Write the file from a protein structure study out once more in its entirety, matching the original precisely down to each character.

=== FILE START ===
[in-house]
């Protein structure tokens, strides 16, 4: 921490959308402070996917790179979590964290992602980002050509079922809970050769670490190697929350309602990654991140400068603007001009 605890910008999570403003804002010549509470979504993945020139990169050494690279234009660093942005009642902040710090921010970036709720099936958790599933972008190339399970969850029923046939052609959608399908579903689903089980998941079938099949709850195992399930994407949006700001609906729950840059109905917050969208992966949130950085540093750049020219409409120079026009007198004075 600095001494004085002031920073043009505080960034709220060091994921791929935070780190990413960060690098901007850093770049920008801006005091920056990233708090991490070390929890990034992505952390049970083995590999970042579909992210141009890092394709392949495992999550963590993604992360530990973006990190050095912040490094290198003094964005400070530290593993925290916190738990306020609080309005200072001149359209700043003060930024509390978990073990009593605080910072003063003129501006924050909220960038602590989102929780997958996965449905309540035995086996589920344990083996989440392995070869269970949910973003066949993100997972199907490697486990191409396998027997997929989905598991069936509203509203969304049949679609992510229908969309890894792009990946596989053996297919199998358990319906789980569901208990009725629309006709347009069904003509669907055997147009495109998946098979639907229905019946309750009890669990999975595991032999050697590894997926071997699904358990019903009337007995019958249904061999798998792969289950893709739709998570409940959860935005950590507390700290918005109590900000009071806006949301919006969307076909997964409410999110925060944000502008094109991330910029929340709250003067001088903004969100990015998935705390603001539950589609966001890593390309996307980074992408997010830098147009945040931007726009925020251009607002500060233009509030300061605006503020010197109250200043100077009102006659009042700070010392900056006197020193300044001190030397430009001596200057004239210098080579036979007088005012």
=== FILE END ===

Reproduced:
[in-house]
């Protein structure tokens, strides 16, 4: 921490959308402070996917790179979590964290992602980002050509079922809970050769670490190697929350309602990654991140400068603007001009 605890910008999570403003804002010549509470979504993945020139990169050494690279234009660093942005009642902040710090921010970036709720099936958790599933972008190339399970969850029923046939052609959608399908579903689903089980998941079938099949709850195992399930994407949006700001609906729950840059109905917050969208992966949130950085540093750049020219409409120079026009007198004075 600095001494004085002031920073043009505080960034709220060091994921791929935070780190990413960060690098901007850093770049920008801006005091920056990233708090991490070390929890990034992505952390049970083995590999970042579909992210141009890092394709392949495992999550963590993604992360530990973006990190050095912040490094290198003094964005400070530290593993925290916190738990306020609080309005200072001149359209700043003060930024509390978990073990009593605080910072003063003129501006924050909220960038602590989102929780997958996965449905309540035995086996589920344990083996989440392995070869269970949910973003066949993100997972199907490697486990191409396998027997997929989905598991069936509203509203969304049949679609992510229908969309890894792009990946596989053996297919199998358990319906789980569901208990009725629309006709347009069904003509669907055997147009495109998946098979639907229905019946309750009890669990999975595991032999050697590894997926071997699904358990019903009337007995019958249904061999798998792969289950893709739709998570409940959860935005950590507390700290918005109590900000009071806006949301919006969307076909997964409410999110925060944000502008094109991330910029929340709250003067001088903004969100990015998935705390603001539950589609966001890593390309996307980074992408997010830098147009945040931007726009925020251009607002500060233009509030300061605006503020010197109250200043100077009102006659009042700070010392900056006197020193300044001190030397430009001596200057004239210098080579036979007088005012």